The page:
Get a job
All Barbara Ehrenreich wants is a white-collar job to the tune of $50,000 per year plus benefits. Yeah, well, join a little club called America, honey. In Bait and Switch, this veteran social critic uses the same undercover approach of her best seller Nickel and Dimed to explore life in the suites. The goal is simple: land a corporate job, report from within.
While Nickel and Dimed detailed her experiences scrubbing toilets, waiting tables and stocking Wal-Mart aisles, now Ehrenreich googles, monsters and disseminates her resume from home. She changes her name, gets a separate checking account and a bogus resume. She also employs a dreamless team of job coaches who, in return for fees of $200 an hour, provide useless assignments (describe your fantasy job!), resume-formatting advice, and personality tests.
Sadly, after a year of job hunting the best she manages are gigs pimping the respective fruits of Aflac (quack!) and Mary Kay. Because they’re both independent-contractor status positions, she decides to pass. Given this failure to deliver, Bait and Switch is not the up-close-and-personal exposé of corporate America you might imagine. Rather, it’s a politicized job-seekers diary.
As part of her search, Ehrenreich ventures to executive boot camps, a host of networking events and a few evangelical churches. Sadly, she’s never in a position to observe other job seekers over the long term. What’s missing in “on the job” immediacy occasionally is made up for in analysis, like her distinction between blue- and white-collar job hunting. In the former, basic motor skills usually can get you in the door. No one expects anyone to be passionate about the drive-through window. Not so in the white-collar world, where employers demand an almost spiritual calling for work that does little more than gnaw the soul.
For Ehrenreich, the increase in white-collar unemployment and the downsizing and offshoring of previously “safe” tech jobs all adds up to a shattering of the social contract understood by generations of Americans. That is, work hard, stay loyal to the company, and get rewarded with job security.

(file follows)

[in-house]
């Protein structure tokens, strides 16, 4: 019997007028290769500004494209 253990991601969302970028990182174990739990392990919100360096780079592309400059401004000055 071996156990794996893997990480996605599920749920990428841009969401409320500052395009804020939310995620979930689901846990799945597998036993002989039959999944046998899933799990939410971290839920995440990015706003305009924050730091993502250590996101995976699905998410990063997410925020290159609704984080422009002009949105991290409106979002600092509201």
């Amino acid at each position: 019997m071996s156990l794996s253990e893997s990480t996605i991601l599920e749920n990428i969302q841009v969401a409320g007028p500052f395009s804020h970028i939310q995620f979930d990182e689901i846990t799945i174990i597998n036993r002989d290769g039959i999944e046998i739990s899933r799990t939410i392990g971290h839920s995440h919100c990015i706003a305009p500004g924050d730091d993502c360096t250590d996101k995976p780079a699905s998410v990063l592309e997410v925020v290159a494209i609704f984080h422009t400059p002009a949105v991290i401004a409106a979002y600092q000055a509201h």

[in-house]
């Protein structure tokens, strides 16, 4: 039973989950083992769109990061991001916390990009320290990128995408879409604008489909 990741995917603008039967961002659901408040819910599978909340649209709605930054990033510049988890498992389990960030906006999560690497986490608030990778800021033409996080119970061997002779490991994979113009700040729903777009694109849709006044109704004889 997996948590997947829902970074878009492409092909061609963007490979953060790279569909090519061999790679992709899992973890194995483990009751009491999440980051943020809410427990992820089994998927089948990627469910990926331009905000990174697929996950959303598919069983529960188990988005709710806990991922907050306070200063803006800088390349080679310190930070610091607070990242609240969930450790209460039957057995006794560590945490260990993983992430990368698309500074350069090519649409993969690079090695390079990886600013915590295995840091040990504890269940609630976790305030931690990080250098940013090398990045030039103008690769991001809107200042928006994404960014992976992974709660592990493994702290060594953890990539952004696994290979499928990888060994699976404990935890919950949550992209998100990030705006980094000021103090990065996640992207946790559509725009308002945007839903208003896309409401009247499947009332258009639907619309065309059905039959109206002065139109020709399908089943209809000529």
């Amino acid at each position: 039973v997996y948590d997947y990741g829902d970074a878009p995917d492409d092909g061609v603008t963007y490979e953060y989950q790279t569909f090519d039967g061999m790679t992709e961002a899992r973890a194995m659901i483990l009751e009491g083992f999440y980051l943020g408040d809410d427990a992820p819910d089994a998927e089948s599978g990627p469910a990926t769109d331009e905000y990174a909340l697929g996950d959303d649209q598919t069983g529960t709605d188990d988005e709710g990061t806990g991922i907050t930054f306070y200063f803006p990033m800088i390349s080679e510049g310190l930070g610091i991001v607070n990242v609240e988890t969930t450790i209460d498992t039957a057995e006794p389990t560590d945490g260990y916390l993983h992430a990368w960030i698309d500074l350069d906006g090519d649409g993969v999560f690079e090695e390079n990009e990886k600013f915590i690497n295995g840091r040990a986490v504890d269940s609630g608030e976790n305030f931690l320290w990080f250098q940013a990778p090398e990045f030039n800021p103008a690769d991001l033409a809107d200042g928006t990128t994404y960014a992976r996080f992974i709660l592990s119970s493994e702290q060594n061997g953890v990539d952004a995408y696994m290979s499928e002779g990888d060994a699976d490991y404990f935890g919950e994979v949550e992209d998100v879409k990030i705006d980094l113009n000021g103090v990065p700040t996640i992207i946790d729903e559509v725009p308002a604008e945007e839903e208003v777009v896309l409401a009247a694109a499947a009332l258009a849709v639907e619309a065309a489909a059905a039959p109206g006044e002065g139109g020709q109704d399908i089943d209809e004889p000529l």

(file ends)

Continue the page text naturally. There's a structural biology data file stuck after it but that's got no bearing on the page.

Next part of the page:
The irony here is palpable, or at least it should be. Where dissident intellectuals once lamented the conformist oppression meted out and endured by incarnations of “the man in the gray flannel suit,” now, it seems they’d welcome his return home with a path of lotuses.
In her conclusion, Ehrenreich makes a rather bold assertion that the attitudes she observed in her year of job hunting were indicative of the corporate world at large. But work and working are hardly analogous. In the same way college freshmen quickly learn that no one cares about their SAT scores, once you’ve got an ID badge and a copy code, no one cares about the bullet points on your resume.
Ehrenreich confesses that if she’d actually had a career in PR, her job hunt would’ve been assisted by a Rolodex of contacts. This is no minor point, as professional contacts are far more valuable than any classified section. Finding work with a fictitious history surely made her experience a lot tougher.
“Undercover” journalism is often criticized by the trade’s purists. If you lie to get access, why should anyone believe the rest of your story? Let’s bypass this discussion and criticize it from another vantage point: In order to write with authority, one has to spend real time with people inside their institutions. Ehrenreich does not come close and as a result Bait and Switch is incomplete. It’s far from thoughtless or dry, just not the book it bills itself as. Covers and clichés notwithstanding, sometimes you can judge a book by its title.